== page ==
These are lecture notes for Chem 115, filled out and complete. For lecture 26

These are lecture notes for Chem 115, filled out and complete. For lecture 26

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CHM 115-M CHM 115-M 11-26-07 11-26-07 Section M-01 at 11:30 AM Section M-02 at 2:30 PM
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Reading for this week, Interchapter: The Chemistry of Modern Materials Pages 643-655 Lab for This Week Gold nanoparticles (Chapter 13)
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Summary from Last Time Crystalline versus amorphous structures Crystalline types: atomic, molecular, ionic, metallic, network covalent Three types of cubic crystal lattices Simple cubic: 1 atom/unit cell Body-centered cubic: 2 atoms/unit cell Face-centered cubic: 4 atoms/unit cell Hexagonal close packing crystal lattice
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Microscopic vs. Macroscopic Having looked at the types of crystalline bonds and their molecular-level order, we now will look at the macro-level properties and characteristics of some crystalline materials: Ceramics Metals Semiconductors
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Ceramics Solid inorganic compounds that combine metal and non-metal atoms ___________________________ Examples: Clays Glasses Bricks Cement Tile Sea shells Sea urchin spines made of CaCO 3 and MgCO 3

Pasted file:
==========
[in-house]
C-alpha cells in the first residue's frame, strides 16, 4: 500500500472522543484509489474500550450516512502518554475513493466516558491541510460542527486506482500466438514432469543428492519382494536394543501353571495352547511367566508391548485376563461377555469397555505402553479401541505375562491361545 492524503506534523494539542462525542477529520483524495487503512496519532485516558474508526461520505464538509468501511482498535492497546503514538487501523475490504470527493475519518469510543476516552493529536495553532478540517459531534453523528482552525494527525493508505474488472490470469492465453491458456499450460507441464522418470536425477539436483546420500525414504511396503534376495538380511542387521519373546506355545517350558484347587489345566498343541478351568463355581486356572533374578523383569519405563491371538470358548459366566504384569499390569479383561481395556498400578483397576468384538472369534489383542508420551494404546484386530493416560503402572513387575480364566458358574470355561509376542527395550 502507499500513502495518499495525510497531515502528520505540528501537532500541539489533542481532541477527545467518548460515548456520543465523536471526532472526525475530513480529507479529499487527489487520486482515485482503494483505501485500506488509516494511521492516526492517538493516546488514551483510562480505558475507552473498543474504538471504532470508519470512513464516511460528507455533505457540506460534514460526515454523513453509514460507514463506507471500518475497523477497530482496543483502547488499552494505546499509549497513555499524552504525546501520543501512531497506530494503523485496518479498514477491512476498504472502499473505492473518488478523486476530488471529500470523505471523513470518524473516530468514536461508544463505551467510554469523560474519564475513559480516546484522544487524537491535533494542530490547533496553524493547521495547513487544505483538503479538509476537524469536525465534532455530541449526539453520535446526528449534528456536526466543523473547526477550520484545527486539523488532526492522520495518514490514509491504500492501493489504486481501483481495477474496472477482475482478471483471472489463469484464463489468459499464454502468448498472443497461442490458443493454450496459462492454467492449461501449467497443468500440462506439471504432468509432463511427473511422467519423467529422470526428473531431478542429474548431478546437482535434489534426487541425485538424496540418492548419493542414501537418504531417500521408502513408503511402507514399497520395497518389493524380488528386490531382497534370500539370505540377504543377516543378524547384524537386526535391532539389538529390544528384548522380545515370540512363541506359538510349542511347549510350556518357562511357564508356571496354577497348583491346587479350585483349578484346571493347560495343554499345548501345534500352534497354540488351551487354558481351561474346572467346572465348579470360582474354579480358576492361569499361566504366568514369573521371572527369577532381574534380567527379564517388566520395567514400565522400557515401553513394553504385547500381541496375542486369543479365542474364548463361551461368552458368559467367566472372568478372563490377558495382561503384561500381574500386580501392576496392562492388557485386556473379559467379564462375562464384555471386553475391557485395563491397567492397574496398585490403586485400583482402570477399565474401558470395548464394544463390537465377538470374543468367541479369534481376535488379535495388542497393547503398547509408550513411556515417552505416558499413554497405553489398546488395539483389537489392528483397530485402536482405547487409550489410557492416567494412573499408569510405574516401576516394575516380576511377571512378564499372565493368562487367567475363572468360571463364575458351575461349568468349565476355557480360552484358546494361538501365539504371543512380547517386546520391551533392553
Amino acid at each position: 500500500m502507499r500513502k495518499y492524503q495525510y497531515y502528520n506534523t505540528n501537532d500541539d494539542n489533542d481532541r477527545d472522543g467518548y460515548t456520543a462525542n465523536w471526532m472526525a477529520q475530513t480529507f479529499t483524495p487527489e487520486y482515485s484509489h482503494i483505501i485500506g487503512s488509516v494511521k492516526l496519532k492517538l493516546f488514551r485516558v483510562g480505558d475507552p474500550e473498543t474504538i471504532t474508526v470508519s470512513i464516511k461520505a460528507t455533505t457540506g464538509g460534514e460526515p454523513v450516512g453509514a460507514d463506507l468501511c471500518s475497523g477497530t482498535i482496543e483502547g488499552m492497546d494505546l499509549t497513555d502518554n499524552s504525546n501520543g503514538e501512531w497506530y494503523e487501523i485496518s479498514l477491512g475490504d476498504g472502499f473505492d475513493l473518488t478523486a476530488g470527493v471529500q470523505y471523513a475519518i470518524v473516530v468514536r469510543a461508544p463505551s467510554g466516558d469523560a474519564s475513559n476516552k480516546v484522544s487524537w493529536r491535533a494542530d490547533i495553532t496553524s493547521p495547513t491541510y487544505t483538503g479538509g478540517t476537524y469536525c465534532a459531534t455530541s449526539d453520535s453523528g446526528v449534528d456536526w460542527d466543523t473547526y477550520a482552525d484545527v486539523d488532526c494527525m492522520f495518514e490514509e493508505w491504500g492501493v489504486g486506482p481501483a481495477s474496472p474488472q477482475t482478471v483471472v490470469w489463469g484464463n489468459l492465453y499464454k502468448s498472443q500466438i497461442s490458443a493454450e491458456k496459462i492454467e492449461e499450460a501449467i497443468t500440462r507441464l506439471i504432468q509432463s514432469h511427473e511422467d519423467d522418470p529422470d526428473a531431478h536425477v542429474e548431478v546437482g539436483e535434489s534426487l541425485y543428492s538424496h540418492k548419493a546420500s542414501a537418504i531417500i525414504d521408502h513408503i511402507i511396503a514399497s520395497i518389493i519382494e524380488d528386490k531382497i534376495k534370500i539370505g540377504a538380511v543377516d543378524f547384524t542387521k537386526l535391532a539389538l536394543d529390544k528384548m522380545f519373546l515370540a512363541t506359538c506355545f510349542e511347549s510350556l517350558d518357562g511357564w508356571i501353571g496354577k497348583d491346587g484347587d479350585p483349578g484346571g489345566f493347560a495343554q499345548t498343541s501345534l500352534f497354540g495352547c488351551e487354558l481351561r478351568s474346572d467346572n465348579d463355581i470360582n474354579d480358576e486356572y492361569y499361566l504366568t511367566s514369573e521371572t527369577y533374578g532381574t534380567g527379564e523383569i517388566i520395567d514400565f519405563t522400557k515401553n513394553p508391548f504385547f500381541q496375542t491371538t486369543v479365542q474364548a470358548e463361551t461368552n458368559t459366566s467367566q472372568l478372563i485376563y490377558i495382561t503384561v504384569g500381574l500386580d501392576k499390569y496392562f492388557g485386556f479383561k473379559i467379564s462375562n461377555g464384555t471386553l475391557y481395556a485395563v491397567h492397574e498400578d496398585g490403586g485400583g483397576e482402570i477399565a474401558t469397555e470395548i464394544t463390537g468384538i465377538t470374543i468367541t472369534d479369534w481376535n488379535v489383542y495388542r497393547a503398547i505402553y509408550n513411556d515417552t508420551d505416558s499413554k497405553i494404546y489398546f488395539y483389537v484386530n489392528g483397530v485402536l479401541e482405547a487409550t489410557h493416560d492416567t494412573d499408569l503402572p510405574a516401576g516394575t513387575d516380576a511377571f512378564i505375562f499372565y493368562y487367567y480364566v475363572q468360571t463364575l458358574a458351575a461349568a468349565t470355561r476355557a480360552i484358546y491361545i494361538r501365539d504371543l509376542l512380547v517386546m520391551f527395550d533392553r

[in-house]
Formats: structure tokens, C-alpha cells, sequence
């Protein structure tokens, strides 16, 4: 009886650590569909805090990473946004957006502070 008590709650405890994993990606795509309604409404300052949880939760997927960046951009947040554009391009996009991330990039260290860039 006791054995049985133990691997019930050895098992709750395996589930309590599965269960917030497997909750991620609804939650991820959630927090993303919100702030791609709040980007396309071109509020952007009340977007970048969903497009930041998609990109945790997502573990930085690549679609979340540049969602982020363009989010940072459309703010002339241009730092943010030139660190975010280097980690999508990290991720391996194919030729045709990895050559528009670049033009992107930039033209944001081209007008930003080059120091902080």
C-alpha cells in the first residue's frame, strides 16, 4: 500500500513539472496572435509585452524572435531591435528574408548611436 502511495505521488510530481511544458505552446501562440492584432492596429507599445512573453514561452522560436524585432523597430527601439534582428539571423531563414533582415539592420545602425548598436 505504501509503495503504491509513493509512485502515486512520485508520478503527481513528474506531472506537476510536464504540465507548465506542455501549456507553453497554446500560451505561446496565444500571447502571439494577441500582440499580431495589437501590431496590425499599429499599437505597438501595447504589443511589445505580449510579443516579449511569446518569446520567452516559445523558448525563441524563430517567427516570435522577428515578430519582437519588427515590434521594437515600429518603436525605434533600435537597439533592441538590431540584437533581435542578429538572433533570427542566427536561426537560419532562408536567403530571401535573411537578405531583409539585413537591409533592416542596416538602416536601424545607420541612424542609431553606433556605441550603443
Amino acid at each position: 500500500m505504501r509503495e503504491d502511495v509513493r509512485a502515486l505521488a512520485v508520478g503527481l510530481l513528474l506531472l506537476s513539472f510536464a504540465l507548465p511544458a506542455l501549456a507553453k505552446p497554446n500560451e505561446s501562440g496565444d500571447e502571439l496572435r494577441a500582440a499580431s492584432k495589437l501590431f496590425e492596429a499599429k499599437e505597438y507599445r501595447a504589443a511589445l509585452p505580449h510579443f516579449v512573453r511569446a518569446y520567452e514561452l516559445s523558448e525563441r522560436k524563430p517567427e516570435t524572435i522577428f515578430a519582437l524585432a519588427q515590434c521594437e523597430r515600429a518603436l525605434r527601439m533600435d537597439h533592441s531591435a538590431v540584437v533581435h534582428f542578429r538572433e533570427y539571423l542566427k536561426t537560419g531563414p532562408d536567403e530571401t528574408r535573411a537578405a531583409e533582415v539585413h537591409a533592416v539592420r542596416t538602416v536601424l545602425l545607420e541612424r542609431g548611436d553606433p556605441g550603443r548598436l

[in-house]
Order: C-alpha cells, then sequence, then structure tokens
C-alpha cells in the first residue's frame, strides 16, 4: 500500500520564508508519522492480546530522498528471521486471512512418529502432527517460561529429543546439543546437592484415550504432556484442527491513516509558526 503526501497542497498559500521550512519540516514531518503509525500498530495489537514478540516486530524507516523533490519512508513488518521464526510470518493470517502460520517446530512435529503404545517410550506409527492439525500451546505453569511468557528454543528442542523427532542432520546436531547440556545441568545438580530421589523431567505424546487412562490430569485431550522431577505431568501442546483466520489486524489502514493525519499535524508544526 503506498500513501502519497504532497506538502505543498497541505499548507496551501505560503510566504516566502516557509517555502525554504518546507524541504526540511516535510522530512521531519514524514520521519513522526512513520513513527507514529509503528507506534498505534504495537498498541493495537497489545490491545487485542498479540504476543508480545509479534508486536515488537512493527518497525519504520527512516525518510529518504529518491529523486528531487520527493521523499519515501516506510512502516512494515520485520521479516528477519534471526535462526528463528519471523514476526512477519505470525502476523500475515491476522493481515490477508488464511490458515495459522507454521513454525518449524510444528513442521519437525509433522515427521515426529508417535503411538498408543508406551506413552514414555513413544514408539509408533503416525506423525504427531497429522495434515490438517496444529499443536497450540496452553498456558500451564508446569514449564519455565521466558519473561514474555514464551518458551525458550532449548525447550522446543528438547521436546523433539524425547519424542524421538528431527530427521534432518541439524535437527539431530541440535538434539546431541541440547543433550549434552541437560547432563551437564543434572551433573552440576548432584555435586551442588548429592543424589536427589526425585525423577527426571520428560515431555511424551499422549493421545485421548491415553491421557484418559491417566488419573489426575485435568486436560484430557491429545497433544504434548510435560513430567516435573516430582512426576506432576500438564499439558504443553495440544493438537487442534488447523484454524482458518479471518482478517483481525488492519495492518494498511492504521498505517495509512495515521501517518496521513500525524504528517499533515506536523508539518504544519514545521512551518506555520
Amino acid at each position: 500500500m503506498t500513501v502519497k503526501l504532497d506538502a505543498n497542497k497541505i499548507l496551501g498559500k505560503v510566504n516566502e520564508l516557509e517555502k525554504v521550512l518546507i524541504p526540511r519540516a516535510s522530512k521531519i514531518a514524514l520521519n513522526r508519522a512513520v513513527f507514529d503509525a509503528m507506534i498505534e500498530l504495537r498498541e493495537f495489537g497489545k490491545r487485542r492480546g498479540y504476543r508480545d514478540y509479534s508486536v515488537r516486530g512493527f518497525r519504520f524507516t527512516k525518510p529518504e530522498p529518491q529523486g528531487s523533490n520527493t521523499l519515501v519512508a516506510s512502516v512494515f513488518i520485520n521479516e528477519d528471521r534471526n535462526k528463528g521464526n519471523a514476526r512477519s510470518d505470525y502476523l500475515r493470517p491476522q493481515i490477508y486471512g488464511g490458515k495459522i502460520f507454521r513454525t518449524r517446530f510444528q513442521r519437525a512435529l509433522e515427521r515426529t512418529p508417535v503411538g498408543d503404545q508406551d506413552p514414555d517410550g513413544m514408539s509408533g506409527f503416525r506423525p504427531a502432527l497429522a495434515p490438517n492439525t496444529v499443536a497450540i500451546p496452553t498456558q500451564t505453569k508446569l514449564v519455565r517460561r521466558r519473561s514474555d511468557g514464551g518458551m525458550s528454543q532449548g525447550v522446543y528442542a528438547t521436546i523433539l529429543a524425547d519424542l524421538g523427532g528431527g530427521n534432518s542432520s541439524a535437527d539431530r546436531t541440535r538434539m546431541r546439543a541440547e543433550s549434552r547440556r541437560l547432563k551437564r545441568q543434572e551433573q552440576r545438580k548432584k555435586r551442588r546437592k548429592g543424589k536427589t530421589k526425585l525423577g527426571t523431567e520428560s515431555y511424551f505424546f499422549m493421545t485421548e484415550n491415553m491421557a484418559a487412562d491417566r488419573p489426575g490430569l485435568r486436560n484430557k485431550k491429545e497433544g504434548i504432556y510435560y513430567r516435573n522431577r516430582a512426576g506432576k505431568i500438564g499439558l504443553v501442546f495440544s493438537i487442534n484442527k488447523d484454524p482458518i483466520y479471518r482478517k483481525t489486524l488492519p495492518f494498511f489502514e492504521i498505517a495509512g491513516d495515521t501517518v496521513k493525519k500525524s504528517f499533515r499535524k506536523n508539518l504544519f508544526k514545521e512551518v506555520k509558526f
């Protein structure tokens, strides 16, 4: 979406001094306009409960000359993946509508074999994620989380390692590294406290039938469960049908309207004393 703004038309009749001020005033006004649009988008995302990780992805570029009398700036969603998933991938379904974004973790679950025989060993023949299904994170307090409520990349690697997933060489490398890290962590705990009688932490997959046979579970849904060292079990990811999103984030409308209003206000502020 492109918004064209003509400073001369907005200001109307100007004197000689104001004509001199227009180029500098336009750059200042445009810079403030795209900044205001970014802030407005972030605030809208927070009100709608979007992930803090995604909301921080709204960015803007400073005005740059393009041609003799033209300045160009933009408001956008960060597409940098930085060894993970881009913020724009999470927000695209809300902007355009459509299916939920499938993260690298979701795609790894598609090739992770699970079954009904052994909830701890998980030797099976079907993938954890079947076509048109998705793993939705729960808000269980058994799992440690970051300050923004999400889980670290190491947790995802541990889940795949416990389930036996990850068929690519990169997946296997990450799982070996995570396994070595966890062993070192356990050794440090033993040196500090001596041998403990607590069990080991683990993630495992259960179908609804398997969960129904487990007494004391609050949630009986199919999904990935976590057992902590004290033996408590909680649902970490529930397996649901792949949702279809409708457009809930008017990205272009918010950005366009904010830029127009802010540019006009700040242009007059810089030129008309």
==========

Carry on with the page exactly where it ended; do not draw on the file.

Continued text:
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Properties of Ceramics Generally they are: Hard Brittle Inflexible Thermal insulators Most are electrical insulators (some conduct electricity) Some are opaque, some are transparent
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Non-crystalline Formed by melting the raw materials and then cooling rapidly • Most common: silicate glasses, derived from SiO 2 Can modify properties by including impurities such as other oxides (Na 2 O, CaO, Al 2 O 3 , etc.) Pyrex glass (used for beakers and other chemistry glassware and for kitchen ovenware) is a borosilicate glass because it incorporates boric oxides. Pyrex glass thus withstands temperature changes much
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These are lecture notes for Chem 115, filled out and complete. For lecture 26

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